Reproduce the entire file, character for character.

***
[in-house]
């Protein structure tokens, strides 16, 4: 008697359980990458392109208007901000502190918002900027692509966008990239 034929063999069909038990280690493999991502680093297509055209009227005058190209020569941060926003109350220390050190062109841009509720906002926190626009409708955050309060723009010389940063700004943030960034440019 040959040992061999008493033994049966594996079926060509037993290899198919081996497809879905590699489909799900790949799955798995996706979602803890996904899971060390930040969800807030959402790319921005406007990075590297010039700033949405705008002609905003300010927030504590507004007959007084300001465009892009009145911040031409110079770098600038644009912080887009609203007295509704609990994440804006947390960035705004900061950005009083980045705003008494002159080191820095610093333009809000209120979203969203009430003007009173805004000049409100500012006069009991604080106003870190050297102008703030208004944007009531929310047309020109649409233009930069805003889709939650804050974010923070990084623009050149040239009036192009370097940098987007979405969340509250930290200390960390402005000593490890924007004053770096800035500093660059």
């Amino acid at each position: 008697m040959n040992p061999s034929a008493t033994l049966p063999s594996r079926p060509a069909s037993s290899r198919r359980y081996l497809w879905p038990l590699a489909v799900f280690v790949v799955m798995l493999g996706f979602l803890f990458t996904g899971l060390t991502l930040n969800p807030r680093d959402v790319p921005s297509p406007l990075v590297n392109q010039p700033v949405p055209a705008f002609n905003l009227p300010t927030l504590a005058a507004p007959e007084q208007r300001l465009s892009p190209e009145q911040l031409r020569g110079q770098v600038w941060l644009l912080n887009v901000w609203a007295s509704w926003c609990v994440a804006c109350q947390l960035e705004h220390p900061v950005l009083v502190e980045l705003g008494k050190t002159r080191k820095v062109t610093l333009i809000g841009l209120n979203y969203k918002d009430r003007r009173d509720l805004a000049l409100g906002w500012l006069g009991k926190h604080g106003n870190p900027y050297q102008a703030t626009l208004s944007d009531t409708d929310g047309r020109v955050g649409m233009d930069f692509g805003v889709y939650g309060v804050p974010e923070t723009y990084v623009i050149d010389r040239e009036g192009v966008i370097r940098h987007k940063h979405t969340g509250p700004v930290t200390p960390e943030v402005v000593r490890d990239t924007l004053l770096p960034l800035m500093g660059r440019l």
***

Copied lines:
[in-house]
């Protein structure tokens, strides 16, 4: 008697359980990458392109208007901000502190918002900027692509966008990239 034929063999069909038990280690493999991502680093297509055209009227005058190209020569941060926003109350220390050190062109841009509720906002926190626009409708955050309060723009010389940063700004943030960034440019 040959040992061999008493033994049966594996079926060509037993290899198919081996497809879905590699489909799900790949799955798995996706979602803890996904899971060390930040969800807030959402790319921005406007990075590297010039700033949405705008002609905003300010927030504590507004007959007084300001465009892009009145911040031409110079770098600038644009912080887009609203007295509704609990994440804006947390960035705004900061950005009083980045705003008494002159080191820095610093333009809000209120979203969203009430003007009173805004000049409100500012006069009991604080106003870190050297102008703030208004944007009531929310047309020109649409233009930069805003889709939650804050974010923070990084623009050149040239009036192009370097940098987007979405969340509250930290200390960390402005000593490890924007004053770096800035500093660059």
């Amino acid at each position: 008697m040959n040992p061999s034929a008493t033994l049966p063999s594996r079926p060509a069909s037993s290899r198919r359980y081996l497809w879905p038990l590699a489909v799900f280690v790949v799955m798995l493999g996706f979602l803890f990458t996904g899971l060390t991502l930040n969800p807030r680093d959402v790319p921005s297509p406007l990075v590297n392109q010039p700033v949405p055209a705008f002609n905003l009227p300010t927030l504590a005058a507004p007959e007084q208007r300001l465009s892009p190209e009145q911040l031409r020569g110079q770098v600038w941060l644009l912080n887009v901000w609203a007295s509704w926003c609990v994440a804006c109350q947390l960035e705004h220390p900061v950005l009083v502190e980045l705003g008494k050190t002159r080191k820095v062109t610093l333009i809000g841009l209120n979203y969203k918002d009430r003007r009173d509720l805004a000049l409100g906002w500012l006069g009991k926190h604080g106003n870190p900027y050297q102008a703030t626009l208004s944007d009531t409708d929310g047309r020109v955050g649409m233009d930069f692509g805003v889709y939650g309060v804050p974010e923070t723009y990084v623009i050149d010389r040239e009036g192009v966008i370097r940098h987007k940063h979405t969340g509250p700004v930290t200390p960390e943030v402005v000593r490890d990239t924007l004053l770096p960034l800035m500093g660059r440019l």